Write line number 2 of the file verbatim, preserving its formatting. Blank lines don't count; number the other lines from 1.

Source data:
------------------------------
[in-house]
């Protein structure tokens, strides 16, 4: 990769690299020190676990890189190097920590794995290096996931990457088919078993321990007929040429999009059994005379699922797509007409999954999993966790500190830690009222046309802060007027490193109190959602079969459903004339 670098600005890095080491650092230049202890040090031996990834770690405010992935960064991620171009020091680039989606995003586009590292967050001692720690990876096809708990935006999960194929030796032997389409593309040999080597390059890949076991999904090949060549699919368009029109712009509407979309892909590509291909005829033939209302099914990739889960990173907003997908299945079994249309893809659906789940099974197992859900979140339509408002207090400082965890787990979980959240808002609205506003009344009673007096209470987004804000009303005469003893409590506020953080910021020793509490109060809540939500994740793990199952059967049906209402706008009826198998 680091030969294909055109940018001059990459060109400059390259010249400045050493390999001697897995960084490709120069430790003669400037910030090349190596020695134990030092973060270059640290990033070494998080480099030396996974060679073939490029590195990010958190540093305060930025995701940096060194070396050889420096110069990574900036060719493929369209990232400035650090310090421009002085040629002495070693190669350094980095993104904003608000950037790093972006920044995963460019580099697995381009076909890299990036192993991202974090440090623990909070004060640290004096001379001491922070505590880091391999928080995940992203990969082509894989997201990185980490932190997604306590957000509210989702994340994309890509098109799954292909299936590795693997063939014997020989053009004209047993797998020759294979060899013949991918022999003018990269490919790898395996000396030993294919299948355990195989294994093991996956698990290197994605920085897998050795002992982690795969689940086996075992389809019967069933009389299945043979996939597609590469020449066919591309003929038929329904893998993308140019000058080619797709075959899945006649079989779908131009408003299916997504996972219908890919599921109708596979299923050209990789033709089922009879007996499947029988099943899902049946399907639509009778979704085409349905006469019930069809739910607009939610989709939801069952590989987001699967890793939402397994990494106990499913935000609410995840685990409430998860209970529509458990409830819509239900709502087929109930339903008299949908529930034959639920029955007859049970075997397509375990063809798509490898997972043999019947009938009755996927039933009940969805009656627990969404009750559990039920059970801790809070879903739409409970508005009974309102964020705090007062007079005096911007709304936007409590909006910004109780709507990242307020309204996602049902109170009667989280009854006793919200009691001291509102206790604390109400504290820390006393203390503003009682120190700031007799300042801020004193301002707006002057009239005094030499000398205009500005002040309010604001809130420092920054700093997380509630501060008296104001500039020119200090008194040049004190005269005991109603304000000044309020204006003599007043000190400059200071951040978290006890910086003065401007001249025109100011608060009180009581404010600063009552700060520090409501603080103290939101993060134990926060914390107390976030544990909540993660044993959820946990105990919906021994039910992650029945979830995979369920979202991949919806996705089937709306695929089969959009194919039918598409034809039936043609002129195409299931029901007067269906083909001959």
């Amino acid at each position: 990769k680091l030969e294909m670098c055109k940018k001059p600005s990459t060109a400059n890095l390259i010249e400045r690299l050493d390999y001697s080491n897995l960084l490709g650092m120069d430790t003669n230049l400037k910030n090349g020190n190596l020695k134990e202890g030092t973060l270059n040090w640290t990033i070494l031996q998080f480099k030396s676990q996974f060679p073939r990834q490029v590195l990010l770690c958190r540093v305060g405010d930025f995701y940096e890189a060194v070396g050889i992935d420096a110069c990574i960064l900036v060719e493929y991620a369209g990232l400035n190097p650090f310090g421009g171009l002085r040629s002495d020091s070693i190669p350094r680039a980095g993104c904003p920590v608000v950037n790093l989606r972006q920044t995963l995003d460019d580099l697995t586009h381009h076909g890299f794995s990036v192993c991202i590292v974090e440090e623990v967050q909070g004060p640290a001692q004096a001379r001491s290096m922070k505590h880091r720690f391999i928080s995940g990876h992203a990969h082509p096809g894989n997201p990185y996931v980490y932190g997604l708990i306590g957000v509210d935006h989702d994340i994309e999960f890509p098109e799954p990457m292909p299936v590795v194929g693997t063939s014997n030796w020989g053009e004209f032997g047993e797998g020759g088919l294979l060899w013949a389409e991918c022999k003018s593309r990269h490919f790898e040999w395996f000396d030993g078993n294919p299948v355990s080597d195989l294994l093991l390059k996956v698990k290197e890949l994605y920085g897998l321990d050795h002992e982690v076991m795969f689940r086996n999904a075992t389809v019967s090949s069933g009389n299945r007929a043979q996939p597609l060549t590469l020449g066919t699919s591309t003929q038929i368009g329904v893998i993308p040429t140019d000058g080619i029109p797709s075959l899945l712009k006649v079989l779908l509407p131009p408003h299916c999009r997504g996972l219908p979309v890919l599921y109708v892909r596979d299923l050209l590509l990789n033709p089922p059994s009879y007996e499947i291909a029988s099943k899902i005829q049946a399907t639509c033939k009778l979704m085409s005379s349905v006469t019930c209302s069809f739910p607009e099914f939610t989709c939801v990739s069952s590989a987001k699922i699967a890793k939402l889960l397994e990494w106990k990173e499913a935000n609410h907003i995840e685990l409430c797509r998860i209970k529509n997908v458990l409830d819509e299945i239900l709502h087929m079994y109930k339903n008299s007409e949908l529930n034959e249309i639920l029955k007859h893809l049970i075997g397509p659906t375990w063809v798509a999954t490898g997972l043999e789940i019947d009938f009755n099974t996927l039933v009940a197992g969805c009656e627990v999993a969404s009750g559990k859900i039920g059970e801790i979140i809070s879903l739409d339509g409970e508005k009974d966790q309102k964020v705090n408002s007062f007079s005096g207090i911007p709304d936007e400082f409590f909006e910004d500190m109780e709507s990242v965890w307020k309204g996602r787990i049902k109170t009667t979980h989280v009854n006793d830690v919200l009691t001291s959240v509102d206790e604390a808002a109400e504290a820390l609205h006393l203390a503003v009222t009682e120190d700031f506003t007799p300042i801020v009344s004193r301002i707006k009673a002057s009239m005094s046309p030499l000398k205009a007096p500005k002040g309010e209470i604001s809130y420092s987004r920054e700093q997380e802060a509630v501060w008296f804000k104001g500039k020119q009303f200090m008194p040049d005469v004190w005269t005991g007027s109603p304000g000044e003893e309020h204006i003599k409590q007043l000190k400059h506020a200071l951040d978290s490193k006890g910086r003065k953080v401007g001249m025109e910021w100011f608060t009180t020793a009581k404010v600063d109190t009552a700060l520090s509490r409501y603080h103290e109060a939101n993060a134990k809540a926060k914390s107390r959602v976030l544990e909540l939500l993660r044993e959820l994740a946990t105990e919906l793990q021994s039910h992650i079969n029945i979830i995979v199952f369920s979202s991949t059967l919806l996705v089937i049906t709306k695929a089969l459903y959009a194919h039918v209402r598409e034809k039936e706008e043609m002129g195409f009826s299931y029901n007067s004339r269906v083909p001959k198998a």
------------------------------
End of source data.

């Protein structure tokens, strides 16, 4: 990769690299020190676990890189190097920590794995290096996931990457088919078993321990007929040429999009059994005379699922797509007409999954999993966790500190830690009222046309802060007027490193109190959602079969459903004339 670098600005890095080491650092230049202890040090031996990834770690405010992935960064991620171009020091680039989606995003586009590292967050001692720690990876096809708990935006999960194929030796032997389409593309040999080597390059890949076991999904090949060549699919368009029109712009509407979309892909590509291909005829033939209302099914990739889960990173907003997908299945079994249309893809659906789940099974197992859900979140339509408002207090400082965890787990979980959240808002609205506003009344009673007096209470987004804000009303005469003893409590506020953080910021020793509490109060809540939500994740793990199952059967049906209402706008009826198998 680091030969294909055109940018001059990459060109400059390259010249400045050493390999001697897995960084490709120069430790003669400037910030090349190596020695134990030092973060270059640290990033070494998080480099030396996974060679073939490029590195990010958190540093305060930025995701940096060194070396050889420096110069990574900036060719493929369209990232400035650090310090421009002085040629002495070693190669350094980095993104904003608000950037790093972006920044995963460019580099697995381009076909890299990036192993991202974090440090623990909070004060640290004096001379001491922070505590880091391999928080995940992203990969082509894989997201990185980490932190997604306590957000509210989702994340994309890509098109799954292909299936590795693997063939014997020989053009004209047993797998020759294979060899013949991918022999003018990269490919790898395996000396030993294919299948355990195989294994093991996956698990290197994605920085897998050795002992982690795969689940086996075992389809019967069933009389299945043979996939597609590469020449066919591309003929038929329904893998993308140019000058080619797709075959899945006649079989779908131009408003299916997504996972219908890919599921109708596979299923050209990789033709089922009879007996499947029988099943899902049946399907639509009778979704085409349905006469019930069809739910607009939610989709939801069952590989987001699967890793939402397994990494106990499913935000609410995840685990409430998860209970529509458990409830819509239900709502087929109930339903008299949908529930034959639920029955007859049970075997397509375990063809798509490898997972043999019947009938009755996927039933009940969805009656627990969404009750559990039920059970801790809070879903739409409970508005009974309102964020705090007062007079005096911007709304936007409590909006910004109780709507990242307020309204996602049902109170009667989280009854006793919200009691001291509102206790604390109400504290820390006393203390503003009682120190700031007799300042801020004193301002707006002057009239005094030499000398205009500005002040309010604001809130420092920054700093997380509630501060008296104001500039020119200090008194040049004190005269005991109603304000000044309020204006003599007043000190400059200071951040978290006890910086003065401007001249025109100011608060009180009581404010600063009552700060520090409501603080103290939101993060134990926060914390107390976030544990909540993660044993959820946990105990919906021994039910992650029945979830995979369920979202991949919806996705089937709306695929089969959009194919039918598409034809039936043609002129195409299931029901007067269906083909001959």